Vincente Escobedo earned a hard-fought 10 round decision over comebacking Carlos "Famoso" Hernandez of El Salvador. It's a good win for the Olympian, who had lost his way a little bit before hooking up with Nacho Beristain. Nothing came easy on this night, but he was a clear winner, and his career now seems to be back on track.

I want to send special recognition to Hernandez for the heart and desire he displayed in taking the fight to his younger, more gifted opponent all night. The hunger he showed in that thrilling final round was something special for a fighter his age. It was a helluva way to end a respectable career.

Rolando Reyes opened the card by knocking out Julio Diaz in 5 rounds. The first 4 rounds were slow, with little in the way of clean punching. Some sharp work put "The Kidd" on queer street, and he was never able to recover.

It was reported that Diaz was just under the jr. middleweight limit on fight night. This likely had something to do with the way he reacted to every punch Reyes landed.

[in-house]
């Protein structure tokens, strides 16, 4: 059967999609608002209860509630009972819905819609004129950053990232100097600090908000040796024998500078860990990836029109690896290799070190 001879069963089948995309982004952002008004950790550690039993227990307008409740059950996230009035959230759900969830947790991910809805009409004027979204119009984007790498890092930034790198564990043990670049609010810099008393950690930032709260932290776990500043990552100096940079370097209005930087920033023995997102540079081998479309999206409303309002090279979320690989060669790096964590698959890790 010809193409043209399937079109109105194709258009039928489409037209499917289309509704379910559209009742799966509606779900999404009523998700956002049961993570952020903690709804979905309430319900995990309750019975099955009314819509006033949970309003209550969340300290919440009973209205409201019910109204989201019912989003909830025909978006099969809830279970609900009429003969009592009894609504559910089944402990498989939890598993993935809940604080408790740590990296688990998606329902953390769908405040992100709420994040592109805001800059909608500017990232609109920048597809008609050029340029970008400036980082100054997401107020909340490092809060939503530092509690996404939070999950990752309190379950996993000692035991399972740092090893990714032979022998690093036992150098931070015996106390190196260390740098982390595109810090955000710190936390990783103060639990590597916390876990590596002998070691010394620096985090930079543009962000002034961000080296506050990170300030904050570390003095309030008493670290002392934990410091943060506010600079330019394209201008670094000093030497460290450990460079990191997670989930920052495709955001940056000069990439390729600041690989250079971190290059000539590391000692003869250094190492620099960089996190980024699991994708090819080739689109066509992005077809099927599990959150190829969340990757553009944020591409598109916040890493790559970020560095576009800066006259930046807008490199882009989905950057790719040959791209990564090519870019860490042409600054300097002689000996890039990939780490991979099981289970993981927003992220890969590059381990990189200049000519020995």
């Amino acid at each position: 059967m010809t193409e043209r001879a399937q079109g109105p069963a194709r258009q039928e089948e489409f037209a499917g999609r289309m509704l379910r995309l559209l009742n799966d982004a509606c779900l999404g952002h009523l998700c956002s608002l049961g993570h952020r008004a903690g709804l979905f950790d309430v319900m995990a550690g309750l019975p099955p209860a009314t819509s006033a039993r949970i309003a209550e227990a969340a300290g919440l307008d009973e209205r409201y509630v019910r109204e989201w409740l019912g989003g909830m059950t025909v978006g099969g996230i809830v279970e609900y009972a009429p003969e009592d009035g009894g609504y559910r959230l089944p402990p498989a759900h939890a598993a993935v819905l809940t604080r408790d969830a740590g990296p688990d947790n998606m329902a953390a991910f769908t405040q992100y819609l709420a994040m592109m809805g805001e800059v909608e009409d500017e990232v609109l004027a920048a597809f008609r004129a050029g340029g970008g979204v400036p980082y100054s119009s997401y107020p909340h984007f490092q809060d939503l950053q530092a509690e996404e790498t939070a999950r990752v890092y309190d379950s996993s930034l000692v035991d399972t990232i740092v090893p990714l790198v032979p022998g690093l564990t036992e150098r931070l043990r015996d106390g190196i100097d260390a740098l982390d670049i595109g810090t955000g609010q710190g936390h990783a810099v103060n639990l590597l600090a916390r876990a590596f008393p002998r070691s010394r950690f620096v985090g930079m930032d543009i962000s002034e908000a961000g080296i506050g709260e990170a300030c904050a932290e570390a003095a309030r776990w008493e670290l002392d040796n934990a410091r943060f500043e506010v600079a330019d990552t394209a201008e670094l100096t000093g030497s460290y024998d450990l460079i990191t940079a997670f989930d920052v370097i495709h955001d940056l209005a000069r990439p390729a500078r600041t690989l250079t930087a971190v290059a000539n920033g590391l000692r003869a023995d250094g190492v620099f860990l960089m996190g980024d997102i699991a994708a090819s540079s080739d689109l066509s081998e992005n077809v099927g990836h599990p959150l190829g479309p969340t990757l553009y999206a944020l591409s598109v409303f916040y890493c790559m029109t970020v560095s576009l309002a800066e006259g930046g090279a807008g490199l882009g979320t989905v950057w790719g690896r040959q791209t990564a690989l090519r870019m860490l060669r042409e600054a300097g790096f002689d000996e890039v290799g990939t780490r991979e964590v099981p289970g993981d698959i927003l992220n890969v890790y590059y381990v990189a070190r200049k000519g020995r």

Here's hoping that this PPV is enough of a financial success that the brass at GBP decide to keep offering similar fight cards. It really was a lot of fun. I told some friends of mine, who follow boxing very casually, to check this one out...

The next time Valero and/or Katsidis fight, they want to know.

e-mail Lee Payton


dread said...

So is Valero in teh top 5 at 135 or not? That's the question I want the Boxing Bulletin to address.

Michael Nelson said...

I think Valero's easily top 5

Anonymous said...

for sure a top 5.